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Elon professor hits the small screen in 'One Tree Hill'

by Laura Wainman,
    Theater professor Kevin Otos brings  something  very unique to the classroom. He is able to teach his students something he has done himself.
    Thanks to his recent role on the popular TV show “One Tree Hill,” Otos has added some new skills to his repertoire.
    Otos plays the role of Dan Scott’s (Paul Johansson) cardiologist. In the episode, Dan is waiting to receive the call from Otos that a heart is available for his transplant.
    Otos appeared in the Feb. 3 episode, but it wasn’t his first experience with the CW drama. He first auditioned for the show in December 2007, trying out for the role of a reverend, but he was not chosen for the part. He auditioned again, this time for a role as a basketball coach, but was again not selected. His persistence was rewarded on his third audition when he was chosen to play the role of Dan’s doctor.
    “As a theater professor it is my responsibility to stay current in my field of work,” Otos said. “That includes putting myself out there for auditions on current projects.”
    This hands-on experience will undoubtedly be a great benefit for Otos’ students.
    He said he feels he learned one thing that will prove particularly helpful for his students.
    “One of the hardest things in acting is learning how to perform under pressure,” Otos said. “In TV and film, you are moving so quickly and you cannot afford to psych yourself out in your head. If your mind is cluttered it can negatively affect your performance. You must learn to control the internal game, and that is something I feel I can teach my students better now. I want to make sure they know how to maintain a positive headspace.”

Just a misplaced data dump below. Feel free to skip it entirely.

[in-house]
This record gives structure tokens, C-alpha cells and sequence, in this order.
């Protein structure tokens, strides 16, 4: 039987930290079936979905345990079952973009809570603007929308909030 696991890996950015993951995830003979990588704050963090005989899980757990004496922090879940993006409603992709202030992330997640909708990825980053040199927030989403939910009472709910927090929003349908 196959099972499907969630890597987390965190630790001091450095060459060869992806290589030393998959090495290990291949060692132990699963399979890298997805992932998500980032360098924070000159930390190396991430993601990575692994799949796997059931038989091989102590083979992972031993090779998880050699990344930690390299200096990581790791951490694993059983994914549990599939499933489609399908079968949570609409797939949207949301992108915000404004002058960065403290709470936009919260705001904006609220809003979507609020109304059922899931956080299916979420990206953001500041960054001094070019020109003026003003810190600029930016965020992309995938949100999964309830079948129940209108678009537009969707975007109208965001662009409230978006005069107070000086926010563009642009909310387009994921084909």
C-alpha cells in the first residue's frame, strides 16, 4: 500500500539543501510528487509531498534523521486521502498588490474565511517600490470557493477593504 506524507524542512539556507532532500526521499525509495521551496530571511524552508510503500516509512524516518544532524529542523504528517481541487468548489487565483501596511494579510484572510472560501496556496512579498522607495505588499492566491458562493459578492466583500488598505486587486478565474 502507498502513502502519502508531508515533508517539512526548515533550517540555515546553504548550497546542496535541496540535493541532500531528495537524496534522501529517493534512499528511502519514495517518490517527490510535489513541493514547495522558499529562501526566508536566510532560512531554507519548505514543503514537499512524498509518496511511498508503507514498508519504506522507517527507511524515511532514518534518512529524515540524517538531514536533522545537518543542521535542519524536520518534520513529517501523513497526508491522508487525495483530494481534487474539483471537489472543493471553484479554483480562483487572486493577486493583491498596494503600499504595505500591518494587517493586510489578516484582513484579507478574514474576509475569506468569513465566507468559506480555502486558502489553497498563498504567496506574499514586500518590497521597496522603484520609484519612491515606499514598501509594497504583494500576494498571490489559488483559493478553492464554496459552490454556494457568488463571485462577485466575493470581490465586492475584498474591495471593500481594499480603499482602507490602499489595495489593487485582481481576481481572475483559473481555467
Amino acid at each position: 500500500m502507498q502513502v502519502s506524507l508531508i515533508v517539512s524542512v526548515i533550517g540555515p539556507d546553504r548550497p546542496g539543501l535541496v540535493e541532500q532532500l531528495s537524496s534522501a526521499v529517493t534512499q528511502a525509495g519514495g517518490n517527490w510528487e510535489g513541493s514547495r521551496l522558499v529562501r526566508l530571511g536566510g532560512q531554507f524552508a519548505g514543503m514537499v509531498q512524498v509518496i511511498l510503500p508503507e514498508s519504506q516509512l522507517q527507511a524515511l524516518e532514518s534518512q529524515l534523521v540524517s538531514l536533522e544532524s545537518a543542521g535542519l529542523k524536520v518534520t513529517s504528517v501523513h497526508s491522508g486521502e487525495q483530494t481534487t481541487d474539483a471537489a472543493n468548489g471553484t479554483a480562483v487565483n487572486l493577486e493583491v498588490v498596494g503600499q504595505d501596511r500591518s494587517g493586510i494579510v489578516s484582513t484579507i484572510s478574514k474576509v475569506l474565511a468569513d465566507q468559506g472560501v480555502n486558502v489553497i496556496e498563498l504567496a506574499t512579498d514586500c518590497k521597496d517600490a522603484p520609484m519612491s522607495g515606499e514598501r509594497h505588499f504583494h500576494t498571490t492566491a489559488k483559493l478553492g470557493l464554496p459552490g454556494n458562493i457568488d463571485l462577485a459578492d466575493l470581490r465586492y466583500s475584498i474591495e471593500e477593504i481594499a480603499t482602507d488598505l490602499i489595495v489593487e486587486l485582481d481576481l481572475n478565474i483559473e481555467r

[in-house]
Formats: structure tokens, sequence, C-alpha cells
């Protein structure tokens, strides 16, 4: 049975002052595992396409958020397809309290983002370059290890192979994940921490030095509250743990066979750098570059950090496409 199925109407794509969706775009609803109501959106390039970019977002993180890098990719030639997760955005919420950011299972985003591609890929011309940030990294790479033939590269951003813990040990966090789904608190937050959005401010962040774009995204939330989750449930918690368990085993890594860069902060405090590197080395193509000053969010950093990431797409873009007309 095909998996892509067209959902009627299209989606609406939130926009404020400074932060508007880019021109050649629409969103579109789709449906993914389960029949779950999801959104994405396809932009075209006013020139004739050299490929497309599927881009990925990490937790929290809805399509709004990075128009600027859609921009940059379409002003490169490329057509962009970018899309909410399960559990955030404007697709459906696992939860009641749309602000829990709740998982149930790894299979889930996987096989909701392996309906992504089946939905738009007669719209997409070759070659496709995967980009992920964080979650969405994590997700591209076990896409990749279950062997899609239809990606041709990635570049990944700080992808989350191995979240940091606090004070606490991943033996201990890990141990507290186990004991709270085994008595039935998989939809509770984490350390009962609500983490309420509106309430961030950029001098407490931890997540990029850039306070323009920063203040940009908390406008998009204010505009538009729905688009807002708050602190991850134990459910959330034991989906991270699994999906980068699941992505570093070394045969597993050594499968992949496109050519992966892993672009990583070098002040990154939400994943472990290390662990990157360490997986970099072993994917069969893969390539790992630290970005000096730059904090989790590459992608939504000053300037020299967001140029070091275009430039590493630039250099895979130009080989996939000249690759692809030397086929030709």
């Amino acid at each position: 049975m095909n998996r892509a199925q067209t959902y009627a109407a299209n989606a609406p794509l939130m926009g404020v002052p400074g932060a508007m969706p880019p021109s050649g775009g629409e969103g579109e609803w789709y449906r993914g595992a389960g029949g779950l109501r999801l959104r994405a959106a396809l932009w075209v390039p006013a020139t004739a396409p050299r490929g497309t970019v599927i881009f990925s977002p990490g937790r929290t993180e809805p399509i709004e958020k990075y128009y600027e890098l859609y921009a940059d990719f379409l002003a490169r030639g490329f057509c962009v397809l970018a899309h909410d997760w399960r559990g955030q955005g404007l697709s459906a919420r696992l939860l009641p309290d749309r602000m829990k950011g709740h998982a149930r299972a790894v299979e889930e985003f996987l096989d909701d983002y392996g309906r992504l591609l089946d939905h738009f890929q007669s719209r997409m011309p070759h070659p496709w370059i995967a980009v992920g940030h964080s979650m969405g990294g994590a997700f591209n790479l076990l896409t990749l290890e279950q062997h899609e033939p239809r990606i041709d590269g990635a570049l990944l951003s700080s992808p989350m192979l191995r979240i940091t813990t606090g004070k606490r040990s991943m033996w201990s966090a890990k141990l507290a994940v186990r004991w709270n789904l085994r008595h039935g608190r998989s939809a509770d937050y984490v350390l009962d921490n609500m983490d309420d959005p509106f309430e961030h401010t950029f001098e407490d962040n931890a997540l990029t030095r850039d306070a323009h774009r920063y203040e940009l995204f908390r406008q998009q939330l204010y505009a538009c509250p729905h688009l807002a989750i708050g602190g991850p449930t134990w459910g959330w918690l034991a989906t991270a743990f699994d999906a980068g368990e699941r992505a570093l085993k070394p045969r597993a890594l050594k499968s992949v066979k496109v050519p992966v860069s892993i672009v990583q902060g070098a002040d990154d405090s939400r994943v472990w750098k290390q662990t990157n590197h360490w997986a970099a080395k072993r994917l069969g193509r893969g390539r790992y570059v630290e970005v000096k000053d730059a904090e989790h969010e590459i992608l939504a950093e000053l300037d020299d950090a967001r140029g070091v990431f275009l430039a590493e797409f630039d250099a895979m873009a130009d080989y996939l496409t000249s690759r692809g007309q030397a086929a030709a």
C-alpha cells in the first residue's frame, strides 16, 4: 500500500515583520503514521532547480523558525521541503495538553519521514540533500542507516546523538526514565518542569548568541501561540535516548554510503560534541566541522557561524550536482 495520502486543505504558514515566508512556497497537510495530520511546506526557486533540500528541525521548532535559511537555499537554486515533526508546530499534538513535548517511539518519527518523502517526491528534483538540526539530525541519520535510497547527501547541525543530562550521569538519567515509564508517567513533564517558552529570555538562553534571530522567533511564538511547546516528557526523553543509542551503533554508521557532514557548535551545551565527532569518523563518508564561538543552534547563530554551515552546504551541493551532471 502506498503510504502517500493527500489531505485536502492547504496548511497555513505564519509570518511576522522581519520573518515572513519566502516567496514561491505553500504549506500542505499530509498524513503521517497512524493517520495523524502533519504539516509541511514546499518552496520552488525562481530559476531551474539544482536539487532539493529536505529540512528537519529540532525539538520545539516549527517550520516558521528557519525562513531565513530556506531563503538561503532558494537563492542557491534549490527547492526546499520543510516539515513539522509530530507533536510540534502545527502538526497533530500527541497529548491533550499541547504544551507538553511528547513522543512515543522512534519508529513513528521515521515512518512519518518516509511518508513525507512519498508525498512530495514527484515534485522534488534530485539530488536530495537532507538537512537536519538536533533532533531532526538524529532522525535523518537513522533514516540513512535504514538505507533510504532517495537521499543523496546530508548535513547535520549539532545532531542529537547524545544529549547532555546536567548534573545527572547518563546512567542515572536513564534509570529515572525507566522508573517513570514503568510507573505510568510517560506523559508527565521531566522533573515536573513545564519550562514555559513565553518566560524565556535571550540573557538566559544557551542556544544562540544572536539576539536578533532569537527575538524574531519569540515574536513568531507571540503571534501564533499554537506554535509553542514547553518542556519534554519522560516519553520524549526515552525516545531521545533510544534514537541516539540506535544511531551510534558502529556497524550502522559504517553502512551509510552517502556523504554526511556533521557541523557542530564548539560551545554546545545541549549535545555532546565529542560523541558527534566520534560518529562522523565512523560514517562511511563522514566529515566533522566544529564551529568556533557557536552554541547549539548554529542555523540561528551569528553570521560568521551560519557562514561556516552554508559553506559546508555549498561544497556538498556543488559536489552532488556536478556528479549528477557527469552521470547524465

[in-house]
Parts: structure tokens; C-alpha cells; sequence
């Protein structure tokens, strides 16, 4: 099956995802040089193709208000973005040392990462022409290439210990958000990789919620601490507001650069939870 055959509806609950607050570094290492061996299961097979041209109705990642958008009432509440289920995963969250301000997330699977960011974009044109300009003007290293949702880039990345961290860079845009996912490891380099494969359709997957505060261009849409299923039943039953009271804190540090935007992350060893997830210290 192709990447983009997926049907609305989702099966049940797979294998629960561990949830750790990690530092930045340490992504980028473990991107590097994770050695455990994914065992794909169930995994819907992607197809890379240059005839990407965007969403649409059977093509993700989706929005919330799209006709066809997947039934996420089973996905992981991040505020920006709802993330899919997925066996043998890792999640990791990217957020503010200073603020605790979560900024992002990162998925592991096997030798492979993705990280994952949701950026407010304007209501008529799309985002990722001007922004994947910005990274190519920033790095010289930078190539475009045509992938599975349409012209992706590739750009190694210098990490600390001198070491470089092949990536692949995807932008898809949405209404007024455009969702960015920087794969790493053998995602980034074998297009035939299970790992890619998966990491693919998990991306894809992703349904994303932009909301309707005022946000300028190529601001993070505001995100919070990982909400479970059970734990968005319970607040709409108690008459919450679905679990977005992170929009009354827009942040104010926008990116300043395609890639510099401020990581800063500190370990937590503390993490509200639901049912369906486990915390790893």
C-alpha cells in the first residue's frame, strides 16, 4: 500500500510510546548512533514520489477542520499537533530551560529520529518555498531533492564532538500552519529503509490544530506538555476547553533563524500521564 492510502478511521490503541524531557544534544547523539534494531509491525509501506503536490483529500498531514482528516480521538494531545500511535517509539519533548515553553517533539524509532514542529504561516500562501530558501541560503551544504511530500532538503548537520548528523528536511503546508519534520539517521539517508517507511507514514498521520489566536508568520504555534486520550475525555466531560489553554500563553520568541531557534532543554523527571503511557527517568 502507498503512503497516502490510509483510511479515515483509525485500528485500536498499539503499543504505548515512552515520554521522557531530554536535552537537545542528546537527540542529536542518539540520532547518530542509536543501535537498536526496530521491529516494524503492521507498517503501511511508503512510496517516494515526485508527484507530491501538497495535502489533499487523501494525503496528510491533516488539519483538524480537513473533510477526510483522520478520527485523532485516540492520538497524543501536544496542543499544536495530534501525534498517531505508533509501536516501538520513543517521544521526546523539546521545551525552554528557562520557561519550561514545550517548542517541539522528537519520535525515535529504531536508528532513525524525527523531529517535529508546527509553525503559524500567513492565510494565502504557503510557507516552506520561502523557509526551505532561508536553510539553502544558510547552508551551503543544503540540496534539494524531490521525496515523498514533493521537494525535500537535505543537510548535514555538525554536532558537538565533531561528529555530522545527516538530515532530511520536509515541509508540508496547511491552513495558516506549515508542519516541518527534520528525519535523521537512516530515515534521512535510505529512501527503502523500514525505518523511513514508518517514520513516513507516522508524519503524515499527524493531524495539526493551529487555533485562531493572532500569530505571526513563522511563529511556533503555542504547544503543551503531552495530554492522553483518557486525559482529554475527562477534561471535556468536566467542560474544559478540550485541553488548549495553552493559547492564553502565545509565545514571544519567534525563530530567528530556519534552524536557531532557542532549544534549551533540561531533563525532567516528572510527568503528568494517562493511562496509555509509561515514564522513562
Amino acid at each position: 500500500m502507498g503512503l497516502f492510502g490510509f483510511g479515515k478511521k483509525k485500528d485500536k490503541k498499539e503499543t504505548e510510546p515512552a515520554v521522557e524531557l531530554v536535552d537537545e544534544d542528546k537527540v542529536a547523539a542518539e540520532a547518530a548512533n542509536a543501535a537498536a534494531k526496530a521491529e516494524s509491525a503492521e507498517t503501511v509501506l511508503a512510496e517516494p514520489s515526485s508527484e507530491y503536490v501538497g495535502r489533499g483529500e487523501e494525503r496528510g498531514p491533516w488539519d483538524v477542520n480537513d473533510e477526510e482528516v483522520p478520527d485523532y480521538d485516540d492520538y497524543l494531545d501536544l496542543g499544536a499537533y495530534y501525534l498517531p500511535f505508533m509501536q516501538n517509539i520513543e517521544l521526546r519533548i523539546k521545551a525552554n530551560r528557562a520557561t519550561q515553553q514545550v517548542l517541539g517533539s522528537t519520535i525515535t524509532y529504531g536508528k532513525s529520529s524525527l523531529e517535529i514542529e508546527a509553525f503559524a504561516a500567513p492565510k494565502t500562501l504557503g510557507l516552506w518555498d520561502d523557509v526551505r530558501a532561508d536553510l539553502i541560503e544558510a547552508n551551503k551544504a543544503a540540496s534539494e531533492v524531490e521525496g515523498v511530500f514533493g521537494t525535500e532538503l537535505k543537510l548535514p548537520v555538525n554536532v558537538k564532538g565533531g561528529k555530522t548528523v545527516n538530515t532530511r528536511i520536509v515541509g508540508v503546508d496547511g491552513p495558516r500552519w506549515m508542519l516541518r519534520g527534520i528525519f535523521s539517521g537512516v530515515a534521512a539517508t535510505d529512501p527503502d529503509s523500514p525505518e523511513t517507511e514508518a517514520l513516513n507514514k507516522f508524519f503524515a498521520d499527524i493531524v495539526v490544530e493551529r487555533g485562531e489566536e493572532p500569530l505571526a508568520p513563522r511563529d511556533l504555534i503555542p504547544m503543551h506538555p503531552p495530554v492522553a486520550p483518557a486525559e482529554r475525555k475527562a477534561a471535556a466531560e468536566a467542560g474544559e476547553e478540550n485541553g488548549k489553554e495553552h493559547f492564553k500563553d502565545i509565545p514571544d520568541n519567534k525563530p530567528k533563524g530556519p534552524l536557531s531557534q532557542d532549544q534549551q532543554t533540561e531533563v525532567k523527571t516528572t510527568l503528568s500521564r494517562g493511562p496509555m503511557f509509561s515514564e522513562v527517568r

Otos spent the night before his scene was shot in a hotel in Wilmington, N.C., preparing for his role. The next day, he chose to go for a walk around the city.
    Getting out assisted in maintaining the positive space an actor thrives on.
    “The last thing I wanted to do was sit in my hotel room until the shoot worrying,” Otos said.
    The whole scene was shot in one hour. According to Otos, it was an improvement from his first experience on set.
    “In TV you work very quickly, because there is so much to get done in a relatively short time frame,” Otos said. “After I had gone to costumes and makeup, I ran through the scene about three times with Paul and the director. The crew was just coming off of lunch, so I got to see a few of the regular cast members. Then we shot the scene and it was a wrap.”
    Though having his own students — and even a little boy in his daughter’s class — recognize him from the show is a great feeling, it isn’t the best part. Otos’ favorite moment of the experience came after he f    inished shooting the scene and the director said “mark that tape.”
“This is always my favorite part, because it means we have created something the director thinks will be a part of the final product,” Otos said. “It feels great knowing that you have given a performance they want to use.”
    Despite the popular claims that many “One Tree Hill” cast members have a tendency of “diva-ness,” Otos swears he saw nothing of the sort on set.
    “Everyone was very professional, courteous and even generous,” Otos said. “There was definitely a positive and encouraging mood on the set.”